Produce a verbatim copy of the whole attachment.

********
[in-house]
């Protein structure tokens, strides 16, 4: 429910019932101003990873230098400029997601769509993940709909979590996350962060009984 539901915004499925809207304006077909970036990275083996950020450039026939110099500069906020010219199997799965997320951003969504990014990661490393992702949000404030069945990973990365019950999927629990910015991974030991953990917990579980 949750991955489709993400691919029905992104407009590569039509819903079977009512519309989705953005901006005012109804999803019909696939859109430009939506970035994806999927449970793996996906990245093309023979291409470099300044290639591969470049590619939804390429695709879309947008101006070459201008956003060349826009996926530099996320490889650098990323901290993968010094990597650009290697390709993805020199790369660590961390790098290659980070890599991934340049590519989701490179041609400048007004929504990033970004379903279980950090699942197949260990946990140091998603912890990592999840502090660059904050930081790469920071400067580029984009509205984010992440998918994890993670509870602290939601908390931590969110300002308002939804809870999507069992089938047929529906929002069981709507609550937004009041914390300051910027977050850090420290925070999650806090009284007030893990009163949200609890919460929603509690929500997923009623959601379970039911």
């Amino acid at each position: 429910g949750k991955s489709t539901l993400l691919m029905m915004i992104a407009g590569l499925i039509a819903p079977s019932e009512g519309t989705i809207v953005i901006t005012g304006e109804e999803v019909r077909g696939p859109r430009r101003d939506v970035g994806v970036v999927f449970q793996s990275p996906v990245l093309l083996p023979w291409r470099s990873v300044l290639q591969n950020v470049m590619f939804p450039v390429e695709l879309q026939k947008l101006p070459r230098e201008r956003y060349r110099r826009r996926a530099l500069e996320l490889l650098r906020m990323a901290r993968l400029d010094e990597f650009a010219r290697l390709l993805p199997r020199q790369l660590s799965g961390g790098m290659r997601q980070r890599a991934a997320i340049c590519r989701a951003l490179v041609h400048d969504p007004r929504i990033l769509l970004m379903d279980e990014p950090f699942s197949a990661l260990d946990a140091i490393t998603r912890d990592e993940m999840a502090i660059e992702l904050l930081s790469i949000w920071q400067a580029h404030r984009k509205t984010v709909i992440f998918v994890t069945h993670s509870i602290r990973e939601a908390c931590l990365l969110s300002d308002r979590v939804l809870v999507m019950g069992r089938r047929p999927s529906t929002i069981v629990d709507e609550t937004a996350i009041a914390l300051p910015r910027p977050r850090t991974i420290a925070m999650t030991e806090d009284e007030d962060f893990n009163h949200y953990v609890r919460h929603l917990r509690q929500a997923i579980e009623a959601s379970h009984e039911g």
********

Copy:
[in-house]
């Protein structure tokens, strides 16, 4: 429910019932101003990873230098400029997601769509993940709909979590996350962060009984 539901915004499925809207304006077909970036990275083996950020450039026939110099500069906020010219199997799965997320951003969504990014990661490393992702949000404030069945990973990365019950999927629990910015991974030991953990917990579980 949750991955489709993400691919029905992104407009590569039509819903079977009512519309989705953005901006005012109804999803019909696939859109430009939506970035994806999927449970793996996906990245093309023979291409470099300044290639591969470049590619939804390429695709879309947008101006070459201008956003060349826009996926530099996320490889650098990323901290993968010094990597650009290697390709993805020199790369660590961390790098290659980070890599991934340049590519989701490179041609400048007004929504990033970004379903279980950090699942197949260990946990140091998603912890990592999840502090660059904050930081790469920071400067580029984009509205984010992440998918994890993670509870602290939601908390931590969110300002308002939804809870999507069992089938047929529906929002069981709507609550937004009041914390300051910027977050850090420290925070999650806090009284007030893990009163949200609890919460929603509690929500997923009623959601379970039911």
């Amino acid at each position: 429910g949750k991955s489709t539901l993400l691919m029905m915004i992104a407009g590569l499925i039509a819903p079977s019932e009512g519309t989705i809207v953005i901006t005012g304006e109804e999803v019909r077909g696939p859109r430009r101003d939506v970035g994806v970036v999927f449970q793996s990275p996906v990245l093309l083996p023979w291409r470099s990873v300044l290639q591969n950020v470049m590619f939804p450039v390429e695709l879309q026939k947008l101006p070459r230098e201008r956003y060349r110099r826009r996926a530099l500069e996320l490889l650098r906020m990323a901290r993968l400029d010094e990597f650009a010219r290697l390709l993805p199997r020199q790369l660590s799965g961390g790098m290659r997601q980070r890599a991934a997320i340049c590519r989701a951003l490179v041609h400048d969504p007004r929504i990033l769509l970004m379903d279980e990014p950090f699942s197949a990661l260990d946990a140091i490393t998603r912890d990592e993940m999840a502090i660059e992702l904050l930081s790469i949000w920071q400067a580029h404030r984009k509205t984010v709909i992440f998918v994890t069945h993670s509870i602290r990973e939601a908390c931590l990365l969110s300002d308002r979590v939804l809870v999507m019950g069992r089938r047929p999927s529906t929002i069981v629990d709507e609550t937004a996350i009041a914390l300051p910015r910027p977050r850090t991974i420290a925070m999650t030991e806090d009284e007030d962060f893990n009163h949200y953990v609890r919460h929603l917990r509690q929500a997923i579980e009623a959601s379970h009984e039911g």